palliate

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palliate

 [pal´e-āt]
to relieve symptoms.
Miller-Keane Encyclopedia and Dictionary of Medicine, Nursing, and Allied Health, Seventh Edition. © 2003 by Saunders, an imprint of Elsevier, Inc. All rights reserved.

pal·li·ate

(pal'ē-āt),
To reduce the severity of; to relieve slightly.
Synonym(s): mitigate
[L. palliatus (adj.), dressed in a pallium, cloaked]
Farlex Partner Medical Dictionary © Farlex 2012

palliate

(păl′ē-āt′)
tr.v. palli·ated, palli·ating, palli·ates
a. To make less severe or intense; mitigate.
b. To alleviate the symptoms of (a disease or disorder).

pal′li·a′tion n.
pal′li·a′tor n.
The American Heritage® Medical Dictionary Copyright © 2007, 2004 by Houghton Mifflin Company. Published by Houghton Mifflin Company. All rights reserved.

palliate

verb To treat a disease without expecting a cure
McGraw-Hill Concise Dictionary of Modern Medicine. © 2002 by The McGraw-Hill Companies, Inc.

pal·li·ate

(pal'ē-āt)
To reduce the severity of; to relieve slightly.
Synonym(s): mitigate.
[L. palliatus (adj.), dressed in a pallium, cloaked]
Medical Dictionary for the Health Professions and Nursing © Farlex 2012

pal·li·ate

(pal'ē-āt)
To reduce severity of something; to relieve slightly.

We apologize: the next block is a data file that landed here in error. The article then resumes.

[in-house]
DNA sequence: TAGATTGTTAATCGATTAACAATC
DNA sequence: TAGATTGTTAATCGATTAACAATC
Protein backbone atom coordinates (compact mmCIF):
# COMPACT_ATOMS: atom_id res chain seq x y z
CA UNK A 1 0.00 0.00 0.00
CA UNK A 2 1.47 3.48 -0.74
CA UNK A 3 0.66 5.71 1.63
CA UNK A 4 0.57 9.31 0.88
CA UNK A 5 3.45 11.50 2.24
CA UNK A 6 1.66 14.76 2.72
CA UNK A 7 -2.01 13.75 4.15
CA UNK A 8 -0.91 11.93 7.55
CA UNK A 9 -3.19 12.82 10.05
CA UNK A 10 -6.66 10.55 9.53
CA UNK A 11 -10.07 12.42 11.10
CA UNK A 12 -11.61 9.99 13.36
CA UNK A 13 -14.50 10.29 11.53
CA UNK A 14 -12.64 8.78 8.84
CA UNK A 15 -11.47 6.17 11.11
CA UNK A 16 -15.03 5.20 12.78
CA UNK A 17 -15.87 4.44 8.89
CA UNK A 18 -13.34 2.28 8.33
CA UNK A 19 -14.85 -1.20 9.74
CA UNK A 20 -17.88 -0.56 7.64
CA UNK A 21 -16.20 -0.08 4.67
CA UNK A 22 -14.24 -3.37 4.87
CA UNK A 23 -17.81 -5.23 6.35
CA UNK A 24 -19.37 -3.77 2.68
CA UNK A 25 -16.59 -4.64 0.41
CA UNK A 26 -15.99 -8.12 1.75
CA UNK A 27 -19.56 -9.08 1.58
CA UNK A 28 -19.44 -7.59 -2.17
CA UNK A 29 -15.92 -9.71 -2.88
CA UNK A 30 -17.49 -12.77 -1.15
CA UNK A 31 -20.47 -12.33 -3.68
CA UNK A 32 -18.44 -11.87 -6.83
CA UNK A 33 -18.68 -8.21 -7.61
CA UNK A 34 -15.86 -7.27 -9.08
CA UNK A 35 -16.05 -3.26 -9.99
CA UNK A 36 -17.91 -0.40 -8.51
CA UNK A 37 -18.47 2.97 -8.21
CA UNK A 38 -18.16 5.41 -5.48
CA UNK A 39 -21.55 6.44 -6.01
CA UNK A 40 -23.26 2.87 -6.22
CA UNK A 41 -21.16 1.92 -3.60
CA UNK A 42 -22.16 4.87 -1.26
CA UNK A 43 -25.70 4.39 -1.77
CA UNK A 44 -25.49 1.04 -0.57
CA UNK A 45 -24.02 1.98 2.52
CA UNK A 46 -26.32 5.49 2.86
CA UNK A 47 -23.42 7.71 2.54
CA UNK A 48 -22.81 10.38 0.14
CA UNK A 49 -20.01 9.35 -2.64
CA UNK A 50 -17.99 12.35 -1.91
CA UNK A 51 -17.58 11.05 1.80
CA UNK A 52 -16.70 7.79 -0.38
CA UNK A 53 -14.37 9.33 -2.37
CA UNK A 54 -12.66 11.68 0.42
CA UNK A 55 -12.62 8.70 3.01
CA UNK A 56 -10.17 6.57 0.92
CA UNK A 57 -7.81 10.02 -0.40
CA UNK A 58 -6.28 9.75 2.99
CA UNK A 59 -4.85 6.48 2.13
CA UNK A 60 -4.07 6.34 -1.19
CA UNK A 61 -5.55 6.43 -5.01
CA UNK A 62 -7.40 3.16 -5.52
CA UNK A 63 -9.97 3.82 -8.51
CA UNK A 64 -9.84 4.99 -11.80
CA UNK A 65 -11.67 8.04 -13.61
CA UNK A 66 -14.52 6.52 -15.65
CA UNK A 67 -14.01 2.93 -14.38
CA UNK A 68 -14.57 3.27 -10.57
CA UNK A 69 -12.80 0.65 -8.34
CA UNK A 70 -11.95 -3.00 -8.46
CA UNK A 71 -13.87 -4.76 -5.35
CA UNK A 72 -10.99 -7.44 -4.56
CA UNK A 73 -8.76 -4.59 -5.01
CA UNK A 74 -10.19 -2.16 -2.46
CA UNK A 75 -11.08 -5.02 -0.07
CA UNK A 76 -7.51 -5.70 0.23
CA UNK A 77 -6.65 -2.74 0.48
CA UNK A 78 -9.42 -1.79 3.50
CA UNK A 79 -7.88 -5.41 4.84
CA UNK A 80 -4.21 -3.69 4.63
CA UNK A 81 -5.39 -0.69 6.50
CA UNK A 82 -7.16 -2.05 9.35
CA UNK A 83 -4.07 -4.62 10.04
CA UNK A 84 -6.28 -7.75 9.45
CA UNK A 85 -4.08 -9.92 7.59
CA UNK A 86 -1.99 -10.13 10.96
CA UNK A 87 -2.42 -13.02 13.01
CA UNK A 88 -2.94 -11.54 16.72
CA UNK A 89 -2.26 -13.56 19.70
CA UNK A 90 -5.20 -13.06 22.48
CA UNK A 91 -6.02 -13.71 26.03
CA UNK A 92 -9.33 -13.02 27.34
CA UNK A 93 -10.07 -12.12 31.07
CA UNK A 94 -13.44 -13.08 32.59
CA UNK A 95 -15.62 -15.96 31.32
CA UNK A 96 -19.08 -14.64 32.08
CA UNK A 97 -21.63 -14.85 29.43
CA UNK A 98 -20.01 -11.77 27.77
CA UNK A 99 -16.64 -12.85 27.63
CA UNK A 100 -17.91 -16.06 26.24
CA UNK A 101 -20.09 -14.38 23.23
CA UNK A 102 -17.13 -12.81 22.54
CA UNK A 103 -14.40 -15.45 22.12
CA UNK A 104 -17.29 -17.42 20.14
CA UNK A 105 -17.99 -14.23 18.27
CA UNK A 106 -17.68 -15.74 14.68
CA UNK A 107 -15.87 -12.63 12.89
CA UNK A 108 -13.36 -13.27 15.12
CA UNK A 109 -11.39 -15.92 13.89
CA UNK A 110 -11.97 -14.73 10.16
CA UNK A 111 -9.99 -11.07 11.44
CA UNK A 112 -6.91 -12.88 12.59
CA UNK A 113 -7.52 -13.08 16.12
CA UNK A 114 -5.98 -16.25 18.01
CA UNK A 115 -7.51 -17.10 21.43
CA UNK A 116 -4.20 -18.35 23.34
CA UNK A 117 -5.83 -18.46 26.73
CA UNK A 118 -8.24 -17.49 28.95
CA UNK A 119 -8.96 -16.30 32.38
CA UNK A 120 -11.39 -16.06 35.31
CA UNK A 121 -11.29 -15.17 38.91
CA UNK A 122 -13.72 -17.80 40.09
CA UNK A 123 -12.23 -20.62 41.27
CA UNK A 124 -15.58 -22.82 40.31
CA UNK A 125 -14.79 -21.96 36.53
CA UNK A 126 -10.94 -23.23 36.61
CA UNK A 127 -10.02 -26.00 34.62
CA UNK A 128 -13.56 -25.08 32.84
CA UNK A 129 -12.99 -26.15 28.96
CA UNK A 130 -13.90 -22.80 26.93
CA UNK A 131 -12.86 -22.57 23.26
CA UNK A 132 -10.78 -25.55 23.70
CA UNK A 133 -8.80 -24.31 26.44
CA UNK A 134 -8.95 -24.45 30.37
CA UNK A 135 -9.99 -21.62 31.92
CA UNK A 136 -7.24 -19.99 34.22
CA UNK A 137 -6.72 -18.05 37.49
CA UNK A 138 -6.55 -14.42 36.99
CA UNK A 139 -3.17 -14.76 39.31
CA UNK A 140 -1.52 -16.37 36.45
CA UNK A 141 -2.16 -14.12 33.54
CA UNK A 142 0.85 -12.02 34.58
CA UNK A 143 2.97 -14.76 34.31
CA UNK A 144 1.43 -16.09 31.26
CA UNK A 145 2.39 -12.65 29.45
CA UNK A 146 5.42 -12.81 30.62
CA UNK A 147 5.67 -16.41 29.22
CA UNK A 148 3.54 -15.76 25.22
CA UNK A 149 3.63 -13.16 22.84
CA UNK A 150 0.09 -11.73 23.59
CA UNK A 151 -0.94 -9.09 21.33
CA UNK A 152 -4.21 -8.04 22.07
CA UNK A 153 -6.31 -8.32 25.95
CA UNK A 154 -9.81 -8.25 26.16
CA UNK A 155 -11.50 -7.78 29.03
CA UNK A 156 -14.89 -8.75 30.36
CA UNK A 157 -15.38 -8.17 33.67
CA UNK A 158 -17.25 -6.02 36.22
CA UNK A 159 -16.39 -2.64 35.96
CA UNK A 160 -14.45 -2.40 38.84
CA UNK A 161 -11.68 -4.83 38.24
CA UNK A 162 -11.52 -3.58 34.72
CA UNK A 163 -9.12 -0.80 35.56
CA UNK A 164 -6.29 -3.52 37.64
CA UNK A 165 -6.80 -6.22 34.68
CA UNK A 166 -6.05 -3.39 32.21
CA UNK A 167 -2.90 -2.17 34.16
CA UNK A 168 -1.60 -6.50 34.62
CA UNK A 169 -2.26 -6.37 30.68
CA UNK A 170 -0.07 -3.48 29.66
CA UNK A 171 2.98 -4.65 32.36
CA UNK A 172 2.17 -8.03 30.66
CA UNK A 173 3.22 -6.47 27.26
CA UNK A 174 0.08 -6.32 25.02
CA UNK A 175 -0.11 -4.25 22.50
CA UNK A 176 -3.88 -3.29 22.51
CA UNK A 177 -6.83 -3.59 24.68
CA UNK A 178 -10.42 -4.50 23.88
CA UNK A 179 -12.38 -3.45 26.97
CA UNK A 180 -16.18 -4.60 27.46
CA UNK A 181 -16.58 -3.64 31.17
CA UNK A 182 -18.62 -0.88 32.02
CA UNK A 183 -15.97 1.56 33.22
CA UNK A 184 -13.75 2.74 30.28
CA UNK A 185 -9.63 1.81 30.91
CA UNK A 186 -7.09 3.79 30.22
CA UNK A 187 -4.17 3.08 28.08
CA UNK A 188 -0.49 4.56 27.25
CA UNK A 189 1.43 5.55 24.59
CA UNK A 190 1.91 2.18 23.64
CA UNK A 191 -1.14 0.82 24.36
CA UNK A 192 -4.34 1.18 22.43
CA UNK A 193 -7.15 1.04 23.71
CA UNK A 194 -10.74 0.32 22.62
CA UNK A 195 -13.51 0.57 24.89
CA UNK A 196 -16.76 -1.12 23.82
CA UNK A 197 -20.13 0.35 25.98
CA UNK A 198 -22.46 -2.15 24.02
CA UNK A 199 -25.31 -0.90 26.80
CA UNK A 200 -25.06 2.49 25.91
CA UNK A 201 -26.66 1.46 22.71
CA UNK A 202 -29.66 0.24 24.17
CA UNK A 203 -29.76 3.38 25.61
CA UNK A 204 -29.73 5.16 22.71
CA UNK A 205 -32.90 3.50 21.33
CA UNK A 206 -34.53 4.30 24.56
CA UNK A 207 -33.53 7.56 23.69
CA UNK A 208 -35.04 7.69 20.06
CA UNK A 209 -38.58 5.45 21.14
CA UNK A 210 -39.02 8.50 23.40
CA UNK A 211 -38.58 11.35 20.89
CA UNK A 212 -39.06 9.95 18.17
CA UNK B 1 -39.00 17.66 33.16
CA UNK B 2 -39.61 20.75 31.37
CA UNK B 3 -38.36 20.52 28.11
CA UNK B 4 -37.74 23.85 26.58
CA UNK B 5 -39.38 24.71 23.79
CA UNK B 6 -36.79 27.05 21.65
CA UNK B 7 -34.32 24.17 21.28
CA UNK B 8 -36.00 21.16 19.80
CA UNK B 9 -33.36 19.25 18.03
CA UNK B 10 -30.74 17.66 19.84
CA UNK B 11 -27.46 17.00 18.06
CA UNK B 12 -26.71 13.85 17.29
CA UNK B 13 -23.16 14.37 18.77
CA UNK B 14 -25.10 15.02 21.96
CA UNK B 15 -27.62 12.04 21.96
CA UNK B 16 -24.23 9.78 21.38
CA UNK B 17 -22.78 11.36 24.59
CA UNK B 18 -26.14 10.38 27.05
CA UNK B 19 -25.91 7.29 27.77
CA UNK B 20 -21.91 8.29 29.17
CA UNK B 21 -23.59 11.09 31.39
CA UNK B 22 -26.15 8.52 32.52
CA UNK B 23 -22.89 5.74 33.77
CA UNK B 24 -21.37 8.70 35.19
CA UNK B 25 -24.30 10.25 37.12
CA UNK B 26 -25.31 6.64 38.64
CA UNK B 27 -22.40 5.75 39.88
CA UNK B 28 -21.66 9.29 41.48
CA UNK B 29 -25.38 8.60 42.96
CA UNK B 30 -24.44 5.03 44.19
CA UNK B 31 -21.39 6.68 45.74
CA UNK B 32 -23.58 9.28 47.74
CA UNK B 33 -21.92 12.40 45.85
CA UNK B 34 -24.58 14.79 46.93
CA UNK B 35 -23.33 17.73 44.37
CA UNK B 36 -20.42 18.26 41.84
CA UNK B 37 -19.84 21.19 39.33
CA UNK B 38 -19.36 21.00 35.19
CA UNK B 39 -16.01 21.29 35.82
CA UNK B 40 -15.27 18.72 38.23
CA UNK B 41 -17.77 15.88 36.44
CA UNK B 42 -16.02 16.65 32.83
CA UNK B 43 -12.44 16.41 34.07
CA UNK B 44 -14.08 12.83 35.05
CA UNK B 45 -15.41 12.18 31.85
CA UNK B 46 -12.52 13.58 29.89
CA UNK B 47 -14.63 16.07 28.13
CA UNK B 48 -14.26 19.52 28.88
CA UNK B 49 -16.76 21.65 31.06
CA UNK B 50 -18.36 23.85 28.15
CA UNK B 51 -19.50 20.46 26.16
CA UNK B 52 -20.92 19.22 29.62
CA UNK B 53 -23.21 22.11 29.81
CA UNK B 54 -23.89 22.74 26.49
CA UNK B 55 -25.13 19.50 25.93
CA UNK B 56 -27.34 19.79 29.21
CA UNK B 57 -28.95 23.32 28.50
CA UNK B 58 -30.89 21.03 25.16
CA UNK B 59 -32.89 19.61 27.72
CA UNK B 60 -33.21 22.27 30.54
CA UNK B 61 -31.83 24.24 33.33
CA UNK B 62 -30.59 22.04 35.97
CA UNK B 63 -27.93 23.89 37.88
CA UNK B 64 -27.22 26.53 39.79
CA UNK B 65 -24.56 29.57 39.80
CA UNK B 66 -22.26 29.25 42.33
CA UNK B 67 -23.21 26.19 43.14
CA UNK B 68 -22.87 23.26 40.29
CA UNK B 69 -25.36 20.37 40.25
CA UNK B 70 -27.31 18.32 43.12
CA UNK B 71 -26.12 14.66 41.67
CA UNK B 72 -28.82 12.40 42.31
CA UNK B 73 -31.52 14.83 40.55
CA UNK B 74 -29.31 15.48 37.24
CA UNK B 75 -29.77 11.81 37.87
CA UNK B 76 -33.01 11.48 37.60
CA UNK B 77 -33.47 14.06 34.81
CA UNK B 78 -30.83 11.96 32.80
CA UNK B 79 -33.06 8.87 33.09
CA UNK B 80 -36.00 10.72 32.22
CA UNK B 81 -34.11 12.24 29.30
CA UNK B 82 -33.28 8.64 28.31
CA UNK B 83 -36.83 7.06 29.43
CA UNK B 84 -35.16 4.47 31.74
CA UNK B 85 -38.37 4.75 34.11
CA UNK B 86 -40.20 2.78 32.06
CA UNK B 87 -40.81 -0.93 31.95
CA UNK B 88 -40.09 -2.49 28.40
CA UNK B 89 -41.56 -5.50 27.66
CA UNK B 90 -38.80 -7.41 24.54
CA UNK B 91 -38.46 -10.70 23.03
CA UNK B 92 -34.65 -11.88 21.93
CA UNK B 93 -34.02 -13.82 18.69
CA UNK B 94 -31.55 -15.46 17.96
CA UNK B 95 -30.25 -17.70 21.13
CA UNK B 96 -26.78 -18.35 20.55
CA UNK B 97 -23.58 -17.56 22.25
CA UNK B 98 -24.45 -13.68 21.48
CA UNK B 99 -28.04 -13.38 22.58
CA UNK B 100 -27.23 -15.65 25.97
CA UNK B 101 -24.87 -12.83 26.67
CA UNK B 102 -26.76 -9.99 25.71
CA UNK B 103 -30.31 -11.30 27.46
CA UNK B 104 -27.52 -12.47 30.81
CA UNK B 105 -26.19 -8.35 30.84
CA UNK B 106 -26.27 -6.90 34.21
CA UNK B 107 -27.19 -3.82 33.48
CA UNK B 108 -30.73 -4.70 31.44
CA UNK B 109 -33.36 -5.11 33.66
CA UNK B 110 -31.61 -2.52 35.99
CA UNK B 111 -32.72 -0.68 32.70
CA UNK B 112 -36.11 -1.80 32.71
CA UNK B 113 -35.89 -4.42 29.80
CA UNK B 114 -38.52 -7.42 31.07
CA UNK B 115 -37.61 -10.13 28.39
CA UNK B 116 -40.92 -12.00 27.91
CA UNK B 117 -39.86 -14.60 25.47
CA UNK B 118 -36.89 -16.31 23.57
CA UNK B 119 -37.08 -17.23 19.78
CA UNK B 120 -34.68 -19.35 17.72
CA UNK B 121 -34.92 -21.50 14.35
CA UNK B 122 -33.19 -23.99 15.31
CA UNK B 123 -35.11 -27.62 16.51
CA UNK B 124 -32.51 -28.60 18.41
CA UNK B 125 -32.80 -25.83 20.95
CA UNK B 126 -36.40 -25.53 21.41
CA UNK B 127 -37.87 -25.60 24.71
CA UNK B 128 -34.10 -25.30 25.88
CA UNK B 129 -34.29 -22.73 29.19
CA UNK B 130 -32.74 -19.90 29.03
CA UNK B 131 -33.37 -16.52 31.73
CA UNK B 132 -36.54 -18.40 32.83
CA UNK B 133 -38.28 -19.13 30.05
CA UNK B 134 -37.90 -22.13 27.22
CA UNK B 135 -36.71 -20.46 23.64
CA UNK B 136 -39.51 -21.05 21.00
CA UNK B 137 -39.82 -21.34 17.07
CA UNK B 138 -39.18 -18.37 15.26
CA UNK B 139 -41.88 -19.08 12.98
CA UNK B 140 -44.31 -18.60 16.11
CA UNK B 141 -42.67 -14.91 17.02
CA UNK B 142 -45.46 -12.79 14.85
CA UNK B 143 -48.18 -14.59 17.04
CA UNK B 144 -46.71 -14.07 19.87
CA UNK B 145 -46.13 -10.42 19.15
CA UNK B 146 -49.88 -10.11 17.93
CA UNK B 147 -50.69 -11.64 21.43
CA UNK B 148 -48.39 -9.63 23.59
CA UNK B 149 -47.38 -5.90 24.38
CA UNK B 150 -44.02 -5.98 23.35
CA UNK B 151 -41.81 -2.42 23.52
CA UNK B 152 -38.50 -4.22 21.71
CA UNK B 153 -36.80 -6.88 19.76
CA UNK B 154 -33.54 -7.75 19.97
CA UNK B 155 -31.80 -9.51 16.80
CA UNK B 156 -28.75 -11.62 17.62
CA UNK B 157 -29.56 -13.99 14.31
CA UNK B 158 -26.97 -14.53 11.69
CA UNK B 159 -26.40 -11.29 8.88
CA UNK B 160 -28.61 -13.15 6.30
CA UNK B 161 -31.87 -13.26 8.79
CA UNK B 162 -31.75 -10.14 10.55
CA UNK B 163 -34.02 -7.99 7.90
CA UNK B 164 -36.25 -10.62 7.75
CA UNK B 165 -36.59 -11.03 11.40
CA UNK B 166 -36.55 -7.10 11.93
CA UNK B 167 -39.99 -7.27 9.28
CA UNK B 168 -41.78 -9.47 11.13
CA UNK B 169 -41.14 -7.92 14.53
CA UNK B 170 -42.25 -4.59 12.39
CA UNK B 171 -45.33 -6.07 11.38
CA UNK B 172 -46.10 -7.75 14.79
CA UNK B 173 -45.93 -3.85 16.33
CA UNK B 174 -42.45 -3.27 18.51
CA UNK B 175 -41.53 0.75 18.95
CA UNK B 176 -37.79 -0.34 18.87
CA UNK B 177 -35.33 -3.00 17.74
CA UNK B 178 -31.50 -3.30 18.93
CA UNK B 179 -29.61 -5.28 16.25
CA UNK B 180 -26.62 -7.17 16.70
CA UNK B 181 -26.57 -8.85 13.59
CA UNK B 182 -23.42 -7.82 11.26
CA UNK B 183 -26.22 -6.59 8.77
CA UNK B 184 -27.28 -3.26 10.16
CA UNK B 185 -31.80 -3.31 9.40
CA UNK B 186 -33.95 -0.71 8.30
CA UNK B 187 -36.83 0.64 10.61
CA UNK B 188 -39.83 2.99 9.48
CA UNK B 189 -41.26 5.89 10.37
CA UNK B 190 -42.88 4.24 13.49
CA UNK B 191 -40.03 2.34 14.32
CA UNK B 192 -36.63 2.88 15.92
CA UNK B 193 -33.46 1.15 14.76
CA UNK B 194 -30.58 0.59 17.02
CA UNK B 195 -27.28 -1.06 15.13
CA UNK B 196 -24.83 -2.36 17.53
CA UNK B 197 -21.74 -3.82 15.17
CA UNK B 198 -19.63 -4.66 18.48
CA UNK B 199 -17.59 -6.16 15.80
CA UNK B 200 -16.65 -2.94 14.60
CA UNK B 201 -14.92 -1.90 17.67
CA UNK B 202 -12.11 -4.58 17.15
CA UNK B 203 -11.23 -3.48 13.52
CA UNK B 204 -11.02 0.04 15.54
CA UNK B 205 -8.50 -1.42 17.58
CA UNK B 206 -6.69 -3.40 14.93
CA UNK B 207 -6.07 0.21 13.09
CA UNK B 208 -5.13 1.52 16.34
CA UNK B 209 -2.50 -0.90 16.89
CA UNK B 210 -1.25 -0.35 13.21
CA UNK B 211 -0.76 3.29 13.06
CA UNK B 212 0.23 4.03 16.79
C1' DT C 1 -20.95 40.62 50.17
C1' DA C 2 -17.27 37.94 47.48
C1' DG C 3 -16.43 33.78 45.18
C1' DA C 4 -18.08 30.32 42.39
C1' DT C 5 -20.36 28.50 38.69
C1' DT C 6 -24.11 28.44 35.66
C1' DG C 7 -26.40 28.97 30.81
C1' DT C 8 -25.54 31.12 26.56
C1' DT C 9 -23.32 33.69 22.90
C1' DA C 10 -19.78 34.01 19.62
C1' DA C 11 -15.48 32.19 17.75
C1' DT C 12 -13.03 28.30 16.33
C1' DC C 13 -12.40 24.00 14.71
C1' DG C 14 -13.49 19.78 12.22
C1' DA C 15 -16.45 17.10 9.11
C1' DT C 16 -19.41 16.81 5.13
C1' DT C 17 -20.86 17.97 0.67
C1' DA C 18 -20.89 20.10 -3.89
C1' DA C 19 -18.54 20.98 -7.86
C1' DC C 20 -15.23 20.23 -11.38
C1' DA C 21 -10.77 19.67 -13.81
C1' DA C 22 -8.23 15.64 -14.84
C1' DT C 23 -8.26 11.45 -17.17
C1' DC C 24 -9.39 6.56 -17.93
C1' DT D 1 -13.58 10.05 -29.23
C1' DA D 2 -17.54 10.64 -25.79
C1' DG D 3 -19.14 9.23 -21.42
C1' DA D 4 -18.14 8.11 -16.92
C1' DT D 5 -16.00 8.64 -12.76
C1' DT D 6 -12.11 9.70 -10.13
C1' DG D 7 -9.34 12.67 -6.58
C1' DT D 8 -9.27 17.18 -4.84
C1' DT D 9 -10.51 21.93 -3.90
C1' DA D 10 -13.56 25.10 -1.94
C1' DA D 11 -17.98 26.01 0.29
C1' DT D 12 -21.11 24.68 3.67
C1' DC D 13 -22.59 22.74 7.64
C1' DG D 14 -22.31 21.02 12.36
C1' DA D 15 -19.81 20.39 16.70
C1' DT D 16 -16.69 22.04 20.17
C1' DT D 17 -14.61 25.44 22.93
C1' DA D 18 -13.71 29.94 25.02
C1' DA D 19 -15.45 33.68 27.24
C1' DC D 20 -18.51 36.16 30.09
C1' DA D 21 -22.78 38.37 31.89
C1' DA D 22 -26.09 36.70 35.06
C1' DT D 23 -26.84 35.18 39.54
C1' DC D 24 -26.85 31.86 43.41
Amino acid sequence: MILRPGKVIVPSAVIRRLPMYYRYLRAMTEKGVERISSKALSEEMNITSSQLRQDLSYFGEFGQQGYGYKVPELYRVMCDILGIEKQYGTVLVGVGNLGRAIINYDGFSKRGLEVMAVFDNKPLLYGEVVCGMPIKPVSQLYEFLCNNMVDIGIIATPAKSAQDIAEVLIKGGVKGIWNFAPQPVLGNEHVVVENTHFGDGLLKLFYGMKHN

Synonym(s): mitigate.
[L. palliatus (adj.), dressed in a pallium, cloaked]
Medical Dictionary for the Dental Professions © Farlex 2012
References in periodicals archive ?
The reason is as simple as it is profound: these patients knew that their suffering would be effectively palliated and they would never be abandoned.
Also suffering defeat was Prop 26, which would have palliated some of the worst aspects of the funding system for California's public schools by making passage of school bonds possible with only a simple, rather than a super, majority.
Zangemeister, 4, "praeteritos dies non solurn aeque ut hos [i.e., praesentia tempora] graves, verum etiam tanto atrocius miseros quanto 1ongius a remedio verae religionis alienos." Wretchedness is perhaps the same in all epochs, but it is at least palliated by the presence of true religion.
The scheming fish merchant Mendoza, who hopes to marry pretty, young Louisa, but is hoodwinked into settling for her elderly and unsightly duenna, is a rather anti-Semitic figure in Sheridan, but is palliated in the libretto by Prokofiev and his second (common-law) wife, the Jewish Mira Mendelson.
One special irritant - the nuclear-armed, 300-ship Black Sea fleet - has been palliated by "dividing" the fleet between Ukraine and Russia until 1995, a solution with all the vices of Solomon's suggestion to contending claimants of a new-born child.
However, the spokesman palliated, if revenue diversion occurred slowly, the expanded volume of end-user searching might make up the difference and then they would not have to cancel the experiment.
Every crime committed by a white man against an Indian is concealed or palliated. Every offence committed by an Indian against a white man is borne on the wings of the post or the telegraph to the remotest corner of the land, clothed with all the horrors which the reality or imagination can throw around it.
[sup][3] Two gastric tubes were used in this patient palliated patient's symptoms, improved the quality of life, and got a satisfactory preliminary status.